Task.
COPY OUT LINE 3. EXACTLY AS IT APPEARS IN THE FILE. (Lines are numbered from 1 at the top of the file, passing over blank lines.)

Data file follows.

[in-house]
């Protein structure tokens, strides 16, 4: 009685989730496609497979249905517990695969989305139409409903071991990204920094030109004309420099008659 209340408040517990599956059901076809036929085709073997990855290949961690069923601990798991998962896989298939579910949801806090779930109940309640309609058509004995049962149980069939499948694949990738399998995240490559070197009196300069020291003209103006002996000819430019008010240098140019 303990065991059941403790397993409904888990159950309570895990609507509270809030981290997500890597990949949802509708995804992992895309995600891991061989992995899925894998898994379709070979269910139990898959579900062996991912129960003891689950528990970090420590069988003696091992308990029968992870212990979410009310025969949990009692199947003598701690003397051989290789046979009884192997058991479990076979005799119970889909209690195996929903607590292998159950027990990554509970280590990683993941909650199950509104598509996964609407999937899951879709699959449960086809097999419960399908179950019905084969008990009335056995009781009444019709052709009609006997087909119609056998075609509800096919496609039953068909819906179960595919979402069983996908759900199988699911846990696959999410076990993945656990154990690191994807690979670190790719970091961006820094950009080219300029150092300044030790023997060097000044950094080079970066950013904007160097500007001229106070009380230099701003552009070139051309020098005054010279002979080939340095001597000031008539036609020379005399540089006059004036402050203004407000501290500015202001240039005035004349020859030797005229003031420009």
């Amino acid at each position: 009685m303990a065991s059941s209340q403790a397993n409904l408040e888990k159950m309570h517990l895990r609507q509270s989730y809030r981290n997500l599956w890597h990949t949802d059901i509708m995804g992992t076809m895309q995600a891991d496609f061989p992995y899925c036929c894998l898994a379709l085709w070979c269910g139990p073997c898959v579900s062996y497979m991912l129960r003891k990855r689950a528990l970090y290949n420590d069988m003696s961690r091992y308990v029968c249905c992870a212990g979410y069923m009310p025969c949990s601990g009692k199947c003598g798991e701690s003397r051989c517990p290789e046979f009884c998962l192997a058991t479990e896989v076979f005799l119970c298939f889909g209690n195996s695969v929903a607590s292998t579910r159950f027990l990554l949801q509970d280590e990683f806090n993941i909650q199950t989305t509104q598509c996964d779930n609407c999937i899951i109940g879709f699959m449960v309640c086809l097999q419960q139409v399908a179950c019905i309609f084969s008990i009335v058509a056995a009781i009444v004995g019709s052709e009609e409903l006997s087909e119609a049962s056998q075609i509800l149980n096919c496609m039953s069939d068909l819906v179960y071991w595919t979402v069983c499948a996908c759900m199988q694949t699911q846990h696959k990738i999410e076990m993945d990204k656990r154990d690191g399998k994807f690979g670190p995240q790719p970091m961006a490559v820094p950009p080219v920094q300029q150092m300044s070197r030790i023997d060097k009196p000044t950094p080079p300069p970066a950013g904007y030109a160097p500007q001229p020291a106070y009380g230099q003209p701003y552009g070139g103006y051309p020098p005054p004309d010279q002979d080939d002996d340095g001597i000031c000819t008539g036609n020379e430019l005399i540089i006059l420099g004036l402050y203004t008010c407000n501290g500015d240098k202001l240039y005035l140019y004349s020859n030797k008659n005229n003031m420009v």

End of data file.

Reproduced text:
């Amino acid at each position: 009685m303990a065991s059941s209340q403790a397993n409904l408040e888990k159950m309570h517990l895990r609507q509270s989730y809030r981290n997500l599956w890597h990949t949802d059901i509708m995804g992992t076809m895309q995600a891991d496609f061989p992995y899925c036929c894998l898994a379709l085709w070979c269910g139990p073997c898959v579900s062996y497979m991912l129960r003891k990855r689950a528990l970090y290949n420590d069988m003696s961690r091992y308990v029968c249905c992870a212990g979410y069923m009310p025969c949990s601990g009692k199947c003598g798991e701690s003397r051989c517990p290789e046979f009884c998962l192997a058991t479990e896989v076979f005799l119970c298939f889909g209690n195996s695969v929903a607590s292998t579910r159950f027990l990554l949801q509970d280590e990683f806090n993941i909650q199950t989305t509104q598509c996964d779930n609407c999937i899951i109940g879709f699959m449960v309640c086809l097999q419960q139409v399908a179950c019905i309609f084969s008990i009335v058509a056995a009781i009444v004995g019709s052709e009609e409903l006997s087909e119609a049962s056998q075609i509800l149980n096919c496609m039953s069939d068909l819906v179960y071991w595919t979402v069983c499948a996908c759900m199988q694949t699911q846990h696959k990738i999410e076990m993945d990204k656990r154990d690191g399998k994807f690979g670190p995240q790719p970091m961006a490559v820094p950009p080219v920094q300029q150092m300044s070197r030790i023997d060097k009196p000044t950094p080079p300069p970066a950013g904007y030109a160097p500007q001229p020291a106070y009380g230099q003209p701003y552009g070139g103006y051309p020098p005054p004309d010279q002979d080939d002996d340095g001597i000031c000819t008539g036609n020379e430019l005399i540089i006059l420099g004036l402050y203004t008010c407000n501290g500015d240098k202001l240039y005035l140019y004349s020859n030797k008659n005229n003031m420009v």